The Power of Cover Crops

By Jessica Harrold, Ada Soil &  Water Conservation District

Agriculture is big business in the Treasure Valley. Area farmers produce a wide variety of crops including hops, award-winning wines, onions, mint and the great Idaho sugar beet. While the sunny climate and availability of irrigation water contributes to the bountiful harvest, the quality of the soil is paramount. Protection and improvement of the soil has captured the attention of organizations around the Treasure Valley, and they’re working with area farmers to study soil health and implement best management practices.

Side by Side Fields Were Studied

One study focused on the use of cover crops. Cover crops can prevent erosion and increase organic matter in the soil, improving water infiltration rates and sequestering carbon. Using Conservation Innovation Grant funding from the Natural Resources Conservation Service, the Ada Soil & Water Conservation District (Ada SWCD) followed three local producers as they integrated new planting methods and cover crops into their farm management plans. The study monitored erosion rates, soil health, and costs/profits.

Conventionally tilled and planted fields were compared to fields where seeds were planted with a no-till drill that eliminates soil disturbance. The no-till fields showed reduced rates of erosion and reduced phosphorus output, having a direct benefit on water quality in the Snake River. The no-till fields also had a higher water infiltration rate with a corresponding reduction in dry areas.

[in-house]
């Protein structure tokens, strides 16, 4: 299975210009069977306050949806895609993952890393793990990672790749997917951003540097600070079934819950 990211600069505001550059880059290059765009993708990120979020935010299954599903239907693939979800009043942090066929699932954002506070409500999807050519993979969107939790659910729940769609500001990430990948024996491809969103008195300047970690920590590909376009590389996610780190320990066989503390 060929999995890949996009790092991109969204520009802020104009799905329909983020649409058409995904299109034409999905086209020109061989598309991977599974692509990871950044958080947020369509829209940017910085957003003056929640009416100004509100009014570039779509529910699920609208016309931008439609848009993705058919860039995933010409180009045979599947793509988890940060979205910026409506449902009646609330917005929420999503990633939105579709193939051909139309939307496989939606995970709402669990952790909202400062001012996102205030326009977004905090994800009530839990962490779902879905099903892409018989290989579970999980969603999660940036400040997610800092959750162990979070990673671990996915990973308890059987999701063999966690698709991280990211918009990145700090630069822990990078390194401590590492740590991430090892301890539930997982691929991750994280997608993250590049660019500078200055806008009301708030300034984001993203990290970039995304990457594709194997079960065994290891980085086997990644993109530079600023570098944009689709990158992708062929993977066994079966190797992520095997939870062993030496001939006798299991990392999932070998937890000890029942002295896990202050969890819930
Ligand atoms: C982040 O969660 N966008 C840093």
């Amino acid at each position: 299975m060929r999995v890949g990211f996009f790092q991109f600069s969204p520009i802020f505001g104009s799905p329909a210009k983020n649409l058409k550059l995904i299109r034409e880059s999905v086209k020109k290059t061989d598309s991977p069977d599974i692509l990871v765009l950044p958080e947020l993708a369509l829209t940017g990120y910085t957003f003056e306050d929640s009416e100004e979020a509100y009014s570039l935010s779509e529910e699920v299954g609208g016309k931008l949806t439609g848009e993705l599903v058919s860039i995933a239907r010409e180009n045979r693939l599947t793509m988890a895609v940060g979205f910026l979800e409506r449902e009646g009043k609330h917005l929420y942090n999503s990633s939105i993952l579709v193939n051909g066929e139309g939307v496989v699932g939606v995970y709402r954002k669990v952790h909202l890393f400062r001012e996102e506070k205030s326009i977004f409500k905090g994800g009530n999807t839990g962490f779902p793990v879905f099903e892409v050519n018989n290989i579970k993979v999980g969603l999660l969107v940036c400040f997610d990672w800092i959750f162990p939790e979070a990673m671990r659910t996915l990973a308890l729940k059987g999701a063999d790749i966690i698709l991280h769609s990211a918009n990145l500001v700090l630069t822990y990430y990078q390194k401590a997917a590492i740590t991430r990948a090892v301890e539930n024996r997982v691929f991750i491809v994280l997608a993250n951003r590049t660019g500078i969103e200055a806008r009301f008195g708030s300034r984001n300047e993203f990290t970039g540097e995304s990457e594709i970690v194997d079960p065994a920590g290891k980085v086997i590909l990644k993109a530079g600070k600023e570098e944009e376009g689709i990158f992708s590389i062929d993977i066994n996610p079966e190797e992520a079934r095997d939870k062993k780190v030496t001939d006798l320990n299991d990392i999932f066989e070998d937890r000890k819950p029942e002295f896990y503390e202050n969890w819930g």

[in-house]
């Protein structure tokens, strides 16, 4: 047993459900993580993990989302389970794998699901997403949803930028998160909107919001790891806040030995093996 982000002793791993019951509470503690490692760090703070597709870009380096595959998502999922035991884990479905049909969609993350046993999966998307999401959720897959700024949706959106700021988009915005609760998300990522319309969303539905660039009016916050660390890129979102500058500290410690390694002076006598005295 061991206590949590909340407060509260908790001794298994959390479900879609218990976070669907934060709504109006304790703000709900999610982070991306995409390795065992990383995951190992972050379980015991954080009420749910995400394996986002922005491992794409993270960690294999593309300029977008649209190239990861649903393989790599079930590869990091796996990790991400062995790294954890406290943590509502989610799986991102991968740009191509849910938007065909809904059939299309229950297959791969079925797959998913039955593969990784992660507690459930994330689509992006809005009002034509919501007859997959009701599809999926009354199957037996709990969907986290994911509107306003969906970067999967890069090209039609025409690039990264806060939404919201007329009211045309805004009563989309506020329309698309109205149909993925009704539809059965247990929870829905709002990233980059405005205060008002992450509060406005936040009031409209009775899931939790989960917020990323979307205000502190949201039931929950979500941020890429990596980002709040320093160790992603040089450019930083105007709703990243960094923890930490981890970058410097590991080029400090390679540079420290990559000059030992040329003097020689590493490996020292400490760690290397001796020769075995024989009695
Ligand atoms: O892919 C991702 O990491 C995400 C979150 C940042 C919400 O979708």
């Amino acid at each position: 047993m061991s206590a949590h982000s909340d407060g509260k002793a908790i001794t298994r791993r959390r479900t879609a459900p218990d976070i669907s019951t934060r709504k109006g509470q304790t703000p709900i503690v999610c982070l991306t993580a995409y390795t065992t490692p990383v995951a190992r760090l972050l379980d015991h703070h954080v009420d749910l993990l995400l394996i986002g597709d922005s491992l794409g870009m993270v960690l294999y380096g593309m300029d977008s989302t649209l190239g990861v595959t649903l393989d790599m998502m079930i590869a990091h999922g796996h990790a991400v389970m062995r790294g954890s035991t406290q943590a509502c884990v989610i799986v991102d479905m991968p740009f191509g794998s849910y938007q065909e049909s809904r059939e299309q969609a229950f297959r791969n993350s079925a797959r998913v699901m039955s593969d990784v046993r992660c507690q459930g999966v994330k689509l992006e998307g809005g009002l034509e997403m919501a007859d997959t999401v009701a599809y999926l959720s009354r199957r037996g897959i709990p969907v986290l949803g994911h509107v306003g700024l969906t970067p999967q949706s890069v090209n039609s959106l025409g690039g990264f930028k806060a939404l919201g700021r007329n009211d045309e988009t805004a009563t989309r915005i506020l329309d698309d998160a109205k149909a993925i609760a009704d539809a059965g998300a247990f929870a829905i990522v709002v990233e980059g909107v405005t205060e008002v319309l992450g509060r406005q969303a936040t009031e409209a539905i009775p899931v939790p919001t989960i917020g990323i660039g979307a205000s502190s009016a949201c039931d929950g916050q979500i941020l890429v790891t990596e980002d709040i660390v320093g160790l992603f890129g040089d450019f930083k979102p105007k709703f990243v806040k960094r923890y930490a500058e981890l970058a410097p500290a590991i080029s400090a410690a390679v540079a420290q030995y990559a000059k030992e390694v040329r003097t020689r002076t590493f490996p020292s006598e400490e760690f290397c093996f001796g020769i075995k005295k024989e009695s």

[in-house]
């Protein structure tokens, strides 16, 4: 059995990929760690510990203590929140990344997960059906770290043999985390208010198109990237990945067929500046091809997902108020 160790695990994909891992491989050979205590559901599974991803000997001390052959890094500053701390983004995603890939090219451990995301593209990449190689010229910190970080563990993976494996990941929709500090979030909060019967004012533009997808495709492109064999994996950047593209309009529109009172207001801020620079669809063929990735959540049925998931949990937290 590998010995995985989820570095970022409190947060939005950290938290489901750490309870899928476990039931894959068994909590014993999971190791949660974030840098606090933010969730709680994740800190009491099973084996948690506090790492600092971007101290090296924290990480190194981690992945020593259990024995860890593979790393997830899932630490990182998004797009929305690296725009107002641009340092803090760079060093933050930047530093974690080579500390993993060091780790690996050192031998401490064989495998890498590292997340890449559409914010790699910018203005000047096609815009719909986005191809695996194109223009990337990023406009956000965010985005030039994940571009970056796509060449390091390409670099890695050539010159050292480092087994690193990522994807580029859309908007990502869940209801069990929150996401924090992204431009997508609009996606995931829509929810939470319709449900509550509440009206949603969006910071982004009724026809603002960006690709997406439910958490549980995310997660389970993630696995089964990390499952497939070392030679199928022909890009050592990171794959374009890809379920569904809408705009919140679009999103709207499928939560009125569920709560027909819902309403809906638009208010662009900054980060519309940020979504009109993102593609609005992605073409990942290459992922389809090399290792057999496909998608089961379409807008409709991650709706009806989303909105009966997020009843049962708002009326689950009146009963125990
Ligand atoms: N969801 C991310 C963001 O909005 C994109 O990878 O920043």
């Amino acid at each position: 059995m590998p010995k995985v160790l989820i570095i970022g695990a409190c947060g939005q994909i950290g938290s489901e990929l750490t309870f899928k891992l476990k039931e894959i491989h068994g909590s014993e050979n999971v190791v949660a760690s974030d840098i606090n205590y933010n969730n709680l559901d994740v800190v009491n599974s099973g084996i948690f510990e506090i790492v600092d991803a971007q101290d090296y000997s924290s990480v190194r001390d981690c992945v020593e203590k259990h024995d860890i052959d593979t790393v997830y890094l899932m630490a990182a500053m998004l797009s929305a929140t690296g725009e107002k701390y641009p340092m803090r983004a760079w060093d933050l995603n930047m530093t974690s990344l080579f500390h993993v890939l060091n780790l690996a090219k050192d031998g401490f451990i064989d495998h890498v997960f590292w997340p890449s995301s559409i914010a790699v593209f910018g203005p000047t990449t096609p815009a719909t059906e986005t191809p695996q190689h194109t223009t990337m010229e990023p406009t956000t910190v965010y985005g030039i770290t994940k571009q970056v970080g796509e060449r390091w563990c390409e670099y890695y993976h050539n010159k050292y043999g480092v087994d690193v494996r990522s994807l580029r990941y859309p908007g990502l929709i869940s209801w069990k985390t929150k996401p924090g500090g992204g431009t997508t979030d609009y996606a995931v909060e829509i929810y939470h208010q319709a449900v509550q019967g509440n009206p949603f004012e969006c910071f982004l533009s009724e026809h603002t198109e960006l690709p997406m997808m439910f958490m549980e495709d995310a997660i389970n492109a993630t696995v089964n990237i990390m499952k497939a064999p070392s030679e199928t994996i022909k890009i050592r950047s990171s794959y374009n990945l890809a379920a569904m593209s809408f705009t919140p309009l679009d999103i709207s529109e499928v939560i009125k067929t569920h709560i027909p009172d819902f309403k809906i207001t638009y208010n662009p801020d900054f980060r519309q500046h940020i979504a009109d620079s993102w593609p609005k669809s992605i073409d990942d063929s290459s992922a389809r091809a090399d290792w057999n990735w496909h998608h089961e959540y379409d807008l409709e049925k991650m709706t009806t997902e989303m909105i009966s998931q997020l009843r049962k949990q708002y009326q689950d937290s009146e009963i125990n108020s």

Each no-tilled field also showed improved soil health; the percent of organic material increased. The no-till plots required less tractor work that saved fuel and time. The producers were also able to use less fertilizer. This all added up to cost savings. In the case of grazing, using cover crops in place of winter feed saved farmers hay costs and time while improving their soil for the next year’s crop. Two short videos about the study can be viewed here.

Local Soil Health Projects

The Ada SWCD has also implemented a grant program to support local soil protection and improvement projects. Two grants have recently been awarded. The Treasure Valley Food Coalition soil education project is teaming with universities to offer programs to students and the public. The spring programs focus on soil structure and the reliance we have on healthy soil. Fall programs will focus on the mycorrhizae in the soil and how to help them flourish.

Horses for Clean Water is partnering with the Idaho Equine Hospital to offer courses that focus on animal and pasture health. They focus on proper land management, including mud and manure management, proper grazing, and land stewardship to protect the natural resources around your property.

Read more about soil health in this BREN blog by Erin Brooks, Natural Resources Conservation Service.

Upcoming Soil Education Events
February 7 | A Holistic Approach to Manure Management
6:30-8:30 pm, Idaho Equine Hospital, 16080 Equine Drive, Nampa

February 15 | Soil Health Symposium
7:30-4:30, Four Rivers Cultural Center

March 7 | Pasture Management and Equine Health and Nutrition
6:30-8:30 pm, Idaho Equine Hospital, 16080 Equine Drive, Nampa

March 10 | Garden Soil Testing Workshops
North End Organic Nursery, Edwards Greenhouse, Franz Witte

April 2 | Lecture: Dr. David Montgomery
6:30 pm, Jordan Ballroom, Boise State University Student Union Building

April 21 | Soil Dig with University of Idaho
10:00 am, Fiddlers Green Farm